25 Jun 2018
A Philanthropic Eye Reframes Abstract African ArtTopics:
Arts philanthropist Pamela Joyner (MBA 1984) sees her own story in the African diaspora art that hangs on her walls. “I’m interested in ensuring that people like me are not erased from the narrative,” she says.
Many of the artists that comprise her collection are enjoying increased visibility as museums such as the Tate Modern showcase their works.
“There is power in abstract art, not merely as a stylistic mode, but as a personal choice for generations of African-American artists,” says the former member of the Obama administration’s Committee on the Arts and Humanities, who serves as a trustee for the J. Paul Getty Museum and the Art Institute of Chicago.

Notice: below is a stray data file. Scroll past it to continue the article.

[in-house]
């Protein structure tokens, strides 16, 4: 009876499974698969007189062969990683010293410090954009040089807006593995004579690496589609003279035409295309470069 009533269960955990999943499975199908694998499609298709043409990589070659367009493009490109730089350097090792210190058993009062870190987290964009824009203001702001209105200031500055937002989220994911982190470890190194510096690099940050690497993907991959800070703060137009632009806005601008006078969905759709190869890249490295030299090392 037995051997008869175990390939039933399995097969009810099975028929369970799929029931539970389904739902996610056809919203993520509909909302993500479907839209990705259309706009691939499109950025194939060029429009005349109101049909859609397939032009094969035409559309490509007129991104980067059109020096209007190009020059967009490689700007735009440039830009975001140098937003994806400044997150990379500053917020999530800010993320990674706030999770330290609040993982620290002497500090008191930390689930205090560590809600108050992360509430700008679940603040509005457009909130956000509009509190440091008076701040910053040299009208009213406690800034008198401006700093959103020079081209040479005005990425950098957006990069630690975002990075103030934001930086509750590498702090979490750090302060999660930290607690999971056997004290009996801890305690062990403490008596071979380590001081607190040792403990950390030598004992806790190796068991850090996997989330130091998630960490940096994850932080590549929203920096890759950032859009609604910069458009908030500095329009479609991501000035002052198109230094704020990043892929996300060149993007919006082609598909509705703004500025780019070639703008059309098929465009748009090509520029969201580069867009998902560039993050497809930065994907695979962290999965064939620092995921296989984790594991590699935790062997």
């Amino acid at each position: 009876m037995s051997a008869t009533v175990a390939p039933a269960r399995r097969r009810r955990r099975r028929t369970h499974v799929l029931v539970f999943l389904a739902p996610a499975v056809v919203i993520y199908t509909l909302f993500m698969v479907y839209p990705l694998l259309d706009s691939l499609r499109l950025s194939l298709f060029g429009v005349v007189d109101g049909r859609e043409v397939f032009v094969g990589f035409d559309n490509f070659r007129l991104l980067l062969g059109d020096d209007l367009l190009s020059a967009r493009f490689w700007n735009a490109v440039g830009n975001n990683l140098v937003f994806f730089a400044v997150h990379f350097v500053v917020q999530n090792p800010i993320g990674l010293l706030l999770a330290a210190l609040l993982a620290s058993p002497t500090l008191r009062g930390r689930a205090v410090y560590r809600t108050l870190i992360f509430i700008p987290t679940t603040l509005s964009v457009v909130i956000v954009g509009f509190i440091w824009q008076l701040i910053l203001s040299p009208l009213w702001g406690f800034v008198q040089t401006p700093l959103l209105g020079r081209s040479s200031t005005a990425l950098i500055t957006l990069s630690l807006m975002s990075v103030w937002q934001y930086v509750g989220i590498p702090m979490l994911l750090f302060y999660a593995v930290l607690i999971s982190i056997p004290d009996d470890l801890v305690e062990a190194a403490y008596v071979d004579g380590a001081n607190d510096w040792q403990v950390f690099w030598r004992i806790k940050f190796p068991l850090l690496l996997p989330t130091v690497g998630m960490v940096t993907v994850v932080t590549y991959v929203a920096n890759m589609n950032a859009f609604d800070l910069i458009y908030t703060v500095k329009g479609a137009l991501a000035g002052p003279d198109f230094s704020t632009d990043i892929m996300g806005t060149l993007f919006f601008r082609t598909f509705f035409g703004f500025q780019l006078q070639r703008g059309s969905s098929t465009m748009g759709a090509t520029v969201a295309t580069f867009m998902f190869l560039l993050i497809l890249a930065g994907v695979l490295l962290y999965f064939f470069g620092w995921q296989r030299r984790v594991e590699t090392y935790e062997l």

Alongside a successful financial career, Joyner has collected objects ranging from abstract to figurative to 3-D sculpture made from 1945 to the present. Some 100 works from her collection are currently in a traveling exhibition titled “Solidary and Solitary,” which opened at the Ogden Museum of Southern Art, in New Orleans, in 2017, and will visit six other museums, including the Nasher Museum of Art at Duke University and the Berkeley Art Museum and Pacific Film Archive.
“I do believe this to be a teachable moment,” says Joyner. “It’s important that young art historians be able to tell these stories with the benefit of more resources than have been available in the past.”
(Published June 2018)
Class of MBA 1984, Section B